Continue supporting the micro fauna population by adding small bits of mushroom/fruit scraps to keep a foodstuff going until you can get dusted melanogaster.

3 baby leucs probably eat much less than you think, so don’t add tons of flies. A feeding station will be super helpful to monitor the quantity of leftover flies, and to ensure easy access for the frogs.

Another tip for checking on how many flies are leftover in the viv: blow into it. Insects are usually sensitive to increased CO2 levels, and your breath will make them all freak out for a second. You’d be surprised how many might be sitting motionless in the leaf litter.
 

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Don’t add Repashy Calcium Plus to the substrate.
Was not suggesting to do that. Don't do that - sorry I missed your question. You should only apply that to any FFs or potentially any food they eat (e.g. a slice of fruit that will serve as a feeding station) to gut-load. Randomly applying to the substrate won't help.
 

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Discussion Starter · #12 ·
Okay I have melanogaster!
First of all, I did accidentally spilt some repashy in the Viv, just a small patch - is that a problem?
Second of all, I think there's mites in this melanogaster I got - I can see small whitish dots - not moving though.
Can I still feed them?
 

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Excess dust from dumping the flies is fine. I just wouldn’t add intentional quantities of the supplement to the substrate- isopods can accumulate certain fat-soluble vitamins, and it’s probably a fast road to too much mineral salts in the soil.

White motionless spots in the cultures can just be fly pool. Moving spots are likely detritivore mites, which are literally everywhere- including every vivarium, are fine-ish. You want to take steps to minimize mites in your cultures to keep fly production high; diatomaceous earth, mite paper, etc. Also, cultures from stores are often heavily loaded with mites.
 

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Excess dust from dumping the flies is fine. I just wouldn’t add intentional quantities of the supplement to the substrate- isopods can accumulate certain fat-soluble vitamins, and it’s probably a fast road to too much mineral salts in the soil.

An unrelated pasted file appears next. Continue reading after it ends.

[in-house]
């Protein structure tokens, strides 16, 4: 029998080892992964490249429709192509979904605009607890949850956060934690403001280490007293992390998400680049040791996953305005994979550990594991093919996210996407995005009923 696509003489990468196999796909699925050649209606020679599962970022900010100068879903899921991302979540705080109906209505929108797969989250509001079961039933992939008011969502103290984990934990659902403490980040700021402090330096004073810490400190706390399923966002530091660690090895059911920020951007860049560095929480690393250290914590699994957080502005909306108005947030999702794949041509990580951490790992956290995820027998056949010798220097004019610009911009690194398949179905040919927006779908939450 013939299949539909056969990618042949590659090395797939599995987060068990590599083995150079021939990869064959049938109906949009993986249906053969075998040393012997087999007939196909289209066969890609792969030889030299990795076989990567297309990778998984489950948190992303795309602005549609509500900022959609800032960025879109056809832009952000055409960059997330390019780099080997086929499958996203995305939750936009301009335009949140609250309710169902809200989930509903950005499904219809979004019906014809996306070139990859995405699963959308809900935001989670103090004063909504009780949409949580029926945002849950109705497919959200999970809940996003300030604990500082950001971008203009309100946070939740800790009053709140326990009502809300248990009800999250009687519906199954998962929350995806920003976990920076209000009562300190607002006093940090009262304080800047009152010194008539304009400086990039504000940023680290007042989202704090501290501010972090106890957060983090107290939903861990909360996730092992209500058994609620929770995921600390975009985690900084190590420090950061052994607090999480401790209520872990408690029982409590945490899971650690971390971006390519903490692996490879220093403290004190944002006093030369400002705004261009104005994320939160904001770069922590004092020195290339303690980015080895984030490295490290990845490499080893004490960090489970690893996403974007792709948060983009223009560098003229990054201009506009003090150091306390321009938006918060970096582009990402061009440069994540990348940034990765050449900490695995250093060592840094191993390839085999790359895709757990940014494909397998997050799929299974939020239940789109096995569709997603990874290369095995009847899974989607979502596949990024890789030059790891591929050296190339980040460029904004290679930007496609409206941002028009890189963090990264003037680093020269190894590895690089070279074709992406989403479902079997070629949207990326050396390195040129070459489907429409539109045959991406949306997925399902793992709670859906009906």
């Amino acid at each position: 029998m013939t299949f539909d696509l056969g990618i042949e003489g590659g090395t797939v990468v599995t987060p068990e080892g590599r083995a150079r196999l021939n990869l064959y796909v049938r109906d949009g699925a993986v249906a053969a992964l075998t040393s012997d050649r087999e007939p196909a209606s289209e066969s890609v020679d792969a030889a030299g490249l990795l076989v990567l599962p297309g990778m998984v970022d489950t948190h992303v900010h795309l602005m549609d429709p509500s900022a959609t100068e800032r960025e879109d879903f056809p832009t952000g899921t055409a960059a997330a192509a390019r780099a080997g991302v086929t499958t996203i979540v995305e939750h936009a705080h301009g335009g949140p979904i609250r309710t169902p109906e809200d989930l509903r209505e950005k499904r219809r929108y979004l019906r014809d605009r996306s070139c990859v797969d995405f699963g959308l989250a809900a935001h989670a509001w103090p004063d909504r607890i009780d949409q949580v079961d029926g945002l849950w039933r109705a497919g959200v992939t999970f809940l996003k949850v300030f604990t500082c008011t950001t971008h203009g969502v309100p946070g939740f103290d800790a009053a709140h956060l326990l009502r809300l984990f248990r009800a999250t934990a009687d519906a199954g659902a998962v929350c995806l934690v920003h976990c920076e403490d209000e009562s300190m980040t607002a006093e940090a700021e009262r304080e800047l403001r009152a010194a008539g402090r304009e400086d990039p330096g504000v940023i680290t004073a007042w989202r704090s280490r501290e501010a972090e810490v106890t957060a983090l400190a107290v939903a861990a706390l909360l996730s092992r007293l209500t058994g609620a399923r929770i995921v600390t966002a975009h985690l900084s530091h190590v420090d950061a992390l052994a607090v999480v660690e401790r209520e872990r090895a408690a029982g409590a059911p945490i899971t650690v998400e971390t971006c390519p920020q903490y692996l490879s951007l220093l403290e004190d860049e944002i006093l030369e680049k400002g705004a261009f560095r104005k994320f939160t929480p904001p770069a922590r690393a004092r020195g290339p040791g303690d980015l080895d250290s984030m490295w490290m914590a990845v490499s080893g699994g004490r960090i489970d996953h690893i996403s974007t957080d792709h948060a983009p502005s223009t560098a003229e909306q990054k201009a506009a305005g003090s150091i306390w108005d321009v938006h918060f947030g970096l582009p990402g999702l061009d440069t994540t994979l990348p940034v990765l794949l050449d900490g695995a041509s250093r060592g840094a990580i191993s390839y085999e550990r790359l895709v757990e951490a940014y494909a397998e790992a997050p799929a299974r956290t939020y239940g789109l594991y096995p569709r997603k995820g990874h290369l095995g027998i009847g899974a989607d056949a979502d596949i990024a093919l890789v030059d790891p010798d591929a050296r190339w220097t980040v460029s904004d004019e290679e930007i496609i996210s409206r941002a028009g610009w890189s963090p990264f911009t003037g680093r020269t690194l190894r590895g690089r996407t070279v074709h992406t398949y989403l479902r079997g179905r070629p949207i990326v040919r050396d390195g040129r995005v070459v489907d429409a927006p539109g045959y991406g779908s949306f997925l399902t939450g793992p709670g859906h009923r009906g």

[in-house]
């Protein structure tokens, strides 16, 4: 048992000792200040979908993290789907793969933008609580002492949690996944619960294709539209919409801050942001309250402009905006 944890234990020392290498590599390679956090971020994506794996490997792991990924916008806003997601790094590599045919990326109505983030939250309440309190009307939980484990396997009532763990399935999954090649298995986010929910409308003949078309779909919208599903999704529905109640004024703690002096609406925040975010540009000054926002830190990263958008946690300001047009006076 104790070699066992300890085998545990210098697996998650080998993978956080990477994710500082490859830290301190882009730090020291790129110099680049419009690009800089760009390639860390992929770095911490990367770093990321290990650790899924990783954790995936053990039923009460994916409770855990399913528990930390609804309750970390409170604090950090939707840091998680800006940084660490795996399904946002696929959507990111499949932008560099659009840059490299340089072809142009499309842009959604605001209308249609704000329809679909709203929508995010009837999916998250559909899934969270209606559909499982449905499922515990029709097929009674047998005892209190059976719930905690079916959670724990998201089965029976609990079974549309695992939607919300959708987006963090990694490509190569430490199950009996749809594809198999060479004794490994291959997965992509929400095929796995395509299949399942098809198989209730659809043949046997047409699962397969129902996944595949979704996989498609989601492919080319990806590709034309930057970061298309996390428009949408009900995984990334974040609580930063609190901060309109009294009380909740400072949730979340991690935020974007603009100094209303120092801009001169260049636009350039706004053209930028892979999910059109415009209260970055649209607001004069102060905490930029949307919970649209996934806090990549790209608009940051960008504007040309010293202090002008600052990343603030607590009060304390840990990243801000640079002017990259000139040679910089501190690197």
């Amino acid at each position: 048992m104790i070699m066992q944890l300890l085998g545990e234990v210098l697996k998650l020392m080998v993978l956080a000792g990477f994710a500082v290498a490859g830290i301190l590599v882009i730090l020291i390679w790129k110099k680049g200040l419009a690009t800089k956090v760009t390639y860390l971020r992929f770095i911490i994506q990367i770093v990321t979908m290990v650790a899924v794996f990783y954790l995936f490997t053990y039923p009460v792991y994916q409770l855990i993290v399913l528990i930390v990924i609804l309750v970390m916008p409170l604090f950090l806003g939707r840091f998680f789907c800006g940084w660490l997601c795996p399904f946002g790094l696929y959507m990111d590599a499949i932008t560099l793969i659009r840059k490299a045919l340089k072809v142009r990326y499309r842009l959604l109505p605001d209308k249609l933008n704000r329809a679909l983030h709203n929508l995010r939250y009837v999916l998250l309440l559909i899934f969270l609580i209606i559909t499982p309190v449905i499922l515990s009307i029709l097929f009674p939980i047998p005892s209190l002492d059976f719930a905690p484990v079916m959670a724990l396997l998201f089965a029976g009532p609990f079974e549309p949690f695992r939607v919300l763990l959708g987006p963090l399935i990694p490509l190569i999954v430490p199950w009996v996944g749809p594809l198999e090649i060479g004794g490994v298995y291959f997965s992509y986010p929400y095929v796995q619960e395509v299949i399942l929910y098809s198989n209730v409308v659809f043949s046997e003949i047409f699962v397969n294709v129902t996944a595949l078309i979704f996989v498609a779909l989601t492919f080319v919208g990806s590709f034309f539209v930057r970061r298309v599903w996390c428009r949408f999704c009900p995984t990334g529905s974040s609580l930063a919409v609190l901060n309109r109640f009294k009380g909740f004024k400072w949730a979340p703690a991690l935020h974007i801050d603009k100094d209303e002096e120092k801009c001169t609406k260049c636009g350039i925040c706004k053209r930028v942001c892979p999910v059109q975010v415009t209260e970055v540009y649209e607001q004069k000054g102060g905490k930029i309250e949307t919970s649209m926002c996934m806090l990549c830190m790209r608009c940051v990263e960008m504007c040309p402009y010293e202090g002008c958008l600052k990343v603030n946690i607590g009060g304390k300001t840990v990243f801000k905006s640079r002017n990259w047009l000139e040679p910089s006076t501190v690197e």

White motionless spots in the cultures can just be fly pool. Moving spots are likely detritivore mites, which are literally everywhere- including every vivarium, are fine-ish. You want to take steps to minimize mites in your cultures to keep fly production high; diatomaceous earth, mite paper, etc. Also, cultures from stores are often heavily loaded with mites.
There was a thread on here back in the day that suggested that dusting your flies in calcium powder (standard non-D3 calcium) helps prevent mite transfer. I've done it with all my new cultures and I haven't had a problem with mites or crashed cultures since I started doing it. Of course, I also keep my cultures on mite paper or surfaces treated with provent-a-mite.
 

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There was a thread on here back in the day that suggested that dusting your flies in calcium powder (standard non-D3 calcium) helps prevent mite transfer. I've done it with all my new cultures and I haven't had a problem with mites or crashed cultures since I started doing it.
Same. If I ever have to buy a culture from a store, the first thing I do is start a fresh one with a proper dusting.
 

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Same. If I ever have to buy a culture from a store, the first thing I do is start a fresh one with a proper dusting.
I keep my cultures in little 2.5-3 gal plastic boxes with a nice layer of diatomaceous earth at the bottom. Keeps mites out and has the added benefit of being able to move several cultures at once and serving as a fly trap to any flies that escape (they like the smell). Clean out / replace the diatomaceous earth once every few months and you're golden. Might even be cheaper.

Little bit of cal+ in a viv happens during feeding. Doesn't bother anyone but if you find it unsightly you can always dump them on a leaf and then remove / replace it every few weeks (or flip it over).
 

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Little bit of cal+ in a viv happens during feeding. Doesn't bother anyone but if you find it unsightly you can always dump them on a leaf and then remove / replace it every few weeks (or flip it over).
Honestly me. I just put a spray bottle on stream and hit the pile of vit powder to wash it off the leaf. When it happens. My OCD has gotten quite good and tapping out flies without spilling powder.